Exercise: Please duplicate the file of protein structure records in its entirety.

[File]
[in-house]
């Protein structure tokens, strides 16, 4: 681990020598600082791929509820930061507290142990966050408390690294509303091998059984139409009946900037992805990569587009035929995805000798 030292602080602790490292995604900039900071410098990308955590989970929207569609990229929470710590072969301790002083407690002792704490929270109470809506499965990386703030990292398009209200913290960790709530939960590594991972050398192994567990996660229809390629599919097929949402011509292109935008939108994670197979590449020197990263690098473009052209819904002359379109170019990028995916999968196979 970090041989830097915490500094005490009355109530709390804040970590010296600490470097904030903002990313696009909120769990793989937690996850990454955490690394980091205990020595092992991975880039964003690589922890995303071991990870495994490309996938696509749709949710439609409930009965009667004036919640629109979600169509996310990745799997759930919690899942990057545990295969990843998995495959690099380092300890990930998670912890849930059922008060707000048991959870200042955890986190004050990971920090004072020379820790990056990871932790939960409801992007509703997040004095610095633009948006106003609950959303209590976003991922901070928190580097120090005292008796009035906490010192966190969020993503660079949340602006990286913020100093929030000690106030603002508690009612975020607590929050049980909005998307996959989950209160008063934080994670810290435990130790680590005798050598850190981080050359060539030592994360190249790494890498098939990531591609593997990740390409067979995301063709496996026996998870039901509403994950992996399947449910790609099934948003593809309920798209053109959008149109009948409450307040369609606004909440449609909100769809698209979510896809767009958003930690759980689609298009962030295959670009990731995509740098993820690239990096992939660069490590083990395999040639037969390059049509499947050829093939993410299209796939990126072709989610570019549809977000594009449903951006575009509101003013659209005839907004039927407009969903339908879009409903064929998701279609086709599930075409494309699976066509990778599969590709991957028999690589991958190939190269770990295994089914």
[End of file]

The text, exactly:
[in-house]
């Protein structure tokens, strides 16, 4: 681990020598600082791929509820930061507290142990966050408390690294509303091998059984139409009946900037992805990569587009035929995805000798 030292602080602790490292995604900039900071410098990308955590989970929207569609990229929470710590072969301790002083407690002792704490929270109470809506499965990386703030990292398009209200913290960790709530939960590594991972050398192994567990996660229809390629599919097929949402011509292109935008939108994670197979590449020197990263690098473009052209819904002359379109170019990028995916999968196979 970090041989830097915490500094005490009355109530709390804040970590010296600490470097904030903002990313696009909120769990793989937690996850990454955490690394980091205990020595092992991975880039964003690589922890995303071991990870495994490309996938696509749709949710439609409930009965009667004036919640629109979600169509996310990745799997759930919690899942990057545990295969990843998995495959690099380092300890990930998670912890849930059922008060707000048991959870200042955890986190004050990971920090004072020379820790990056990871932790939960409801992007509703997040004095610095633009948006106003609950959303209590976003991922901070928190580097120090005292008796009035906490010192966190969020993503660079949340602006990286913020100093929030000690106030603002508690009612975020607590929050049980909005998307996959989950209160008063934080994670810290435990130790680590005798050598850190981080050359060539030592994360190249790494890498098939990531591609593997990740390409067979995301063709496996026996998870039901509403994950992996399947449910790609099934948003593809309920798209053109959008149109009948409450307040369609606004909440449609909100769809698209979510896809767009958003930690759980689609298009962030295959670009990731995509740098993820690239990096992939660069490590083990395999040639037969390059049509499947050829093939993410299209796939990126072709989610570019549809977000594009449903951006575009509101003013659209005839907004039927407009969903339908879009409903064929998701279609086709599930075409494309699976066509990778599969590709991957028999690589991958190939190269770990295994089914």